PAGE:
The cannabis industry is still missing a very critical component to further its progress towards legitimization: access to banking.
However in Colorado, Governor Hickenlooper is expected to sign a bill that would push the banking conversation forward a step in the Centennial State.
Despite the Obama administration setting out conditions for banks on how to interact with marijuana companies back in February, most banks and credit unions continue to refuse to do business with companies involved in the production or sale of cannabis.
While many are excited about HB-1398 in Colorado, many believe that it won't result in much action from the banks. Banks still have to worry about complying with federal money laundering laws (Makes you wonder how the Feds paid for all of that cannabis they ordered last week, doesn't it?).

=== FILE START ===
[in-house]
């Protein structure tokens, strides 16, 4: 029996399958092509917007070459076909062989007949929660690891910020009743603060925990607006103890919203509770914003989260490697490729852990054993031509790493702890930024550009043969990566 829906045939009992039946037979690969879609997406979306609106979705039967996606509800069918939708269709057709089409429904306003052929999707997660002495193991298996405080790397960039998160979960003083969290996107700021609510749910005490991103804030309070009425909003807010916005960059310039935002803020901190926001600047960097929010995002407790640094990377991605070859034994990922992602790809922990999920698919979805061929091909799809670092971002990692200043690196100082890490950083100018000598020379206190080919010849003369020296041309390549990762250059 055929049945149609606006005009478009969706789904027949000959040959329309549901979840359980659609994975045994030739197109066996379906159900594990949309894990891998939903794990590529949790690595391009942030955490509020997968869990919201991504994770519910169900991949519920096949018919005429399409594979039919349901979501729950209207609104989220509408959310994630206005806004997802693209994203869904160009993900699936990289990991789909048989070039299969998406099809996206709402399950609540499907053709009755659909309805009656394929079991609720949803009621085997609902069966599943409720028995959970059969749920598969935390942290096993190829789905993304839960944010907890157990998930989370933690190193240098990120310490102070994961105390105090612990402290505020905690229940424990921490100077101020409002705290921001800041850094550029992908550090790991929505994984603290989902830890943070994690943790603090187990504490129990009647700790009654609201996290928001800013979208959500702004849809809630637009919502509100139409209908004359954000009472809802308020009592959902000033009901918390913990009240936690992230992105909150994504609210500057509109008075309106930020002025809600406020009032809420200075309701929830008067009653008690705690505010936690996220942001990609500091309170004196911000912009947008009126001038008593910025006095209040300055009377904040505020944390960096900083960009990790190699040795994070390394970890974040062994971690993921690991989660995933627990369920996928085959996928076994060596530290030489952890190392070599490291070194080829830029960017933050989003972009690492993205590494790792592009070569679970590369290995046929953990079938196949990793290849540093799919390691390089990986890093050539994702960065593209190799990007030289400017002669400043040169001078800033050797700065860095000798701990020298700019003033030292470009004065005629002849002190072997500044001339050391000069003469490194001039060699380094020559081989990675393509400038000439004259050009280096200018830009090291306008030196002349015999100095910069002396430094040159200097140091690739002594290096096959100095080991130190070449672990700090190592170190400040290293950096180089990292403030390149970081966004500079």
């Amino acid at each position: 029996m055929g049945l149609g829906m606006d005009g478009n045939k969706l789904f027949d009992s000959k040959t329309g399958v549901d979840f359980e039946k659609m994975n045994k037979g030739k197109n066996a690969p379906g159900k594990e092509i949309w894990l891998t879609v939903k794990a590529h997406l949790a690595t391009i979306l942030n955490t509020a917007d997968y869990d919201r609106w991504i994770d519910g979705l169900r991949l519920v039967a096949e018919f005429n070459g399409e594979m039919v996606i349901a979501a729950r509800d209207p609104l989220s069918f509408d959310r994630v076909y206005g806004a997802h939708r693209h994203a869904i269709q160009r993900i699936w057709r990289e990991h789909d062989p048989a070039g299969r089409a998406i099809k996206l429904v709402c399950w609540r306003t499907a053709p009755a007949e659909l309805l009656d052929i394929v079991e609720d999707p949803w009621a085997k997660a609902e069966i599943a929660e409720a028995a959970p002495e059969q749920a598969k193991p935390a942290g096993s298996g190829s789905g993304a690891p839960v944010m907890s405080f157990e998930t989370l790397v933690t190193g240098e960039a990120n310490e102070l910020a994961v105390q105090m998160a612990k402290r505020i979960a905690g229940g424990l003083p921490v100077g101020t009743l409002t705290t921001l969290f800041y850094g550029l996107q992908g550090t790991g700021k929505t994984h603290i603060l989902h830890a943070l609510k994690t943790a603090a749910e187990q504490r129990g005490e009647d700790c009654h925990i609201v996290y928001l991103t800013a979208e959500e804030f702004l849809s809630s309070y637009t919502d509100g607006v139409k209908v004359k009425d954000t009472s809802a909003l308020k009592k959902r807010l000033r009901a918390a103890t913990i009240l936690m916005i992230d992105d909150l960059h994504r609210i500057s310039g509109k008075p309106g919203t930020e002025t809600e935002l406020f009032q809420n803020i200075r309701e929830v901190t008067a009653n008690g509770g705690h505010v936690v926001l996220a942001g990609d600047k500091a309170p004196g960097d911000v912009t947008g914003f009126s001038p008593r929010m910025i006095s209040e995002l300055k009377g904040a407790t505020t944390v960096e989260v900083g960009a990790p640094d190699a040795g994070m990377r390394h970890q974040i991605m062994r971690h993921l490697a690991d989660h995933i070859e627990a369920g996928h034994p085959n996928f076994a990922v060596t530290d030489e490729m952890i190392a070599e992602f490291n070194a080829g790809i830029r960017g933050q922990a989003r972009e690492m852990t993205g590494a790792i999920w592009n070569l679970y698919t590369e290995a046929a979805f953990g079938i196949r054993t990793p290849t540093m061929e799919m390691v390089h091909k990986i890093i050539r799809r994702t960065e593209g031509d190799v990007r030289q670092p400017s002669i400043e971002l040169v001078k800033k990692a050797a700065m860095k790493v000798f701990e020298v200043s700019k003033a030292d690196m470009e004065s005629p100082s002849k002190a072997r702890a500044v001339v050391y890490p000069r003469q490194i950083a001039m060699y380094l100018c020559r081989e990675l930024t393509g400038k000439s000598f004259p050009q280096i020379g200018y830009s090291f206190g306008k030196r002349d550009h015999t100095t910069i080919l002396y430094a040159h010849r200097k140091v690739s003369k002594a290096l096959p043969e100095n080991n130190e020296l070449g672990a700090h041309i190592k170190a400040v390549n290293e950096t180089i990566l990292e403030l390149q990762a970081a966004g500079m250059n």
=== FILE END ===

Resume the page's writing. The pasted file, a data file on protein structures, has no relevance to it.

Even if the bill passes, the Federal Reserve still has to provide permission to the would-be cannabis co-ops. Industry experts don't expect the Fed to be as dovish on cannabis as they are on monetary policy.
Even if banks, large or small, national or local, want to get involved and help the situation, I'm sure their legal teams have another opinion. In addition, because of the highly regulated environment, financial institutions are weary about lending money to organizations that may not be able to fully comply with the multitude of rules and regulations placed upon cultivators and dispensaries. With strict regulations and rules, banks don't want to place a losing bet with an organization that can have its assets seized by the state.
In order to really fix this problem that is only going to become more and more apparent as time goes on, the Congress, Federal Reserve, and Treasury need to act.